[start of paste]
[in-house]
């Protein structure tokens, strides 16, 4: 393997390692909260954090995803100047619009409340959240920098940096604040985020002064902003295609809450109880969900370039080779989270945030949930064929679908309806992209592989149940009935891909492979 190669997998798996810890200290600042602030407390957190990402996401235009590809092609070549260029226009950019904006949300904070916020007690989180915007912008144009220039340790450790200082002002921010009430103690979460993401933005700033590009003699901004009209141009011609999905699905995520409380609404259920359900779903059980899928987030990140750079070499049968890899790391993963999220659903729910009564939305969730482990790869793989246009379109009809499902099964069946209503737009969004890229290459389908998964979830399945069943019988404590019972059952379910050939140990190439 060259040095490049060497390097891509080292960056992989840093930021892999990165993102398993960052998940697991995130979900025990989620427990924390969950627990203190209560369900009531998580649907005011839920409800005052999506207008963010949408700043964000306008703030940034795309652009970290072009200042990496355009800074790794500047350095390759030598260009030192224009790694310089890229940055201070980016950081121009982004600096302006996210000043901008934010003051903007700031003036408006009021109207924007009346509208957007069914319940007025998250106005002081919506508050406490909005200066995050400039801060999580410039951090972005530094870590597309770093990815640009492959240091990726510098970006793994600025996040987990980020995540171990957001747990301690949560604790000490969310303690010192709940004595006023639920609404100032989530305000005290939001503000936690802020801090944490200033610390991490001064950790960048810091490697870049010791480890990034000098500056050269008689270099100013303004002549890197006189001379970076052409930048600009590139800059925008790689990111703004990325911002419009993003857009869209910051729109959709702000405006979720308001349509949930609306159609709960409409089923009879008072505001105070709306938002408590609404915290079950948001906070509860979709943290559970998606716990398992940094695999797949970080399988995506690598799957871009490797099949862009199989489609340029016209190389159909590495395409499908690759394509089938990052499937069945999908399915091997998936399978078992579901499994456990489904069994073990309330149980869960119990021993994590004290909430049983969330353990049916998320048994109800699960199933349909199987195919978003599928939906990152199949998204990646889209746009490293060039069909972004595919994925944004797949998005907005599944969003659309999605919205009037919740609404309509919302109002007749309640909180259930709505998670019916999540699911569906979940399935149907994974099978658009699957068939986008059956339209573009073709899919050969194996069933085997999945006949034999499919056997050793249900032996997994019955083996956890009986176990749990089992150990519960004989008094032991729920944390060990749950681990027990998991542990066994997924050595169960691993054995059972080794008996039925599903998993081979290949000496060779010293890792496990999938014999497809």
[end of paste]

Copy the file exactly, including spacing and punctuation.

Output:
[in-house]
């Protein structure tokens, strides 16, 4: 393997390692909260954090995803100047619009409340959240920098940096604040985020002064902003295609809450109880969900370039080779989270945030949930064929679908309806992209592989149940009935891909492979 190669997998798996810890200290600042602030407390957190990402996401235009590809092609070549260029226009950019904006949300904070916020007690989180915007912008144009220039340790450790200082002002921010009430103690979460993401933005700033590009003699901004009209141009011609999905699905995520409380609404259920359900779903059980899928987030990140750079070499049968890899790391993963999220659903729910009564939305969730482990790869793989246009379109009809499902099964069946209503737009969004890229290459389908998964979830399945069943019988404590019972059952379910050939140990190439 060259040095490049060497390097891509080292960056992989840093930021892999990165993102398993960052998940697991995130979900025990989620427990924390969950627990203190209560369900009531998580649907005011839920409800005052999506207008963010949408700043964000306008703030940034795309652009970290072009200042990496355009800074790794500047350095390759030598260009030192224009790694310089890229940055201070980016950081121009982004600096302006996210000043901008934010003051903007700031003036408006009021109207924007009346509208957007069914319940007025998250106005002081919506508050406490909005200066995050400039801060999580410039951090972005530094870590597309770093990815640009492959240091990726510098970006793994600025996040987990980020995540171990957001747990301690949560604790000490969310303690010192709940004595006023639920609404100032989530305000005290939001503000936690802020801090944490200033610390991490001064950790960048810091490697870049010791480890990034000098500056050269008689270099100013303004002549890197006189001379970076052409930048600009590139800059925008790689990111703004990325911002419009993003857009869209910051729109959709702000405006979720308001349509949930609306159609709960409409089923009879008072505001105070709306938002408590609404915290079950948001906070509860979709943290559970998606716990398992940094695999797949970080399988995506690598799957871009490797099949862009199989489609340029016209190389159909590495395409499908690759394509089938990052499937069945999908399915091997998936399978078992579901499994456990489904069994073990309330149980869960119990021993994590004290909430049983969330353990049916998320048994109800699960199933349909199987195919978003599928939906990152199949998204990646889209746009490293060039069909972004595919994925944004797949998005907005599944969003659309999605919205009037919740609404309509919302109002007749309640909180259930709505998670019916999540699911569906979940399935149907994974099978658009699957068939986008059956339209573009073709899919050969194996069933085997999945006949034999499919056997050793249900032996997994019955083996956890009986176990749990089992150990519960004989008094032991729920944390060990749950681990027990998991542990066994997924050595169960691993054995059972080794008996039925599903998993081979290949000496060779010293890792496990999938014999497809």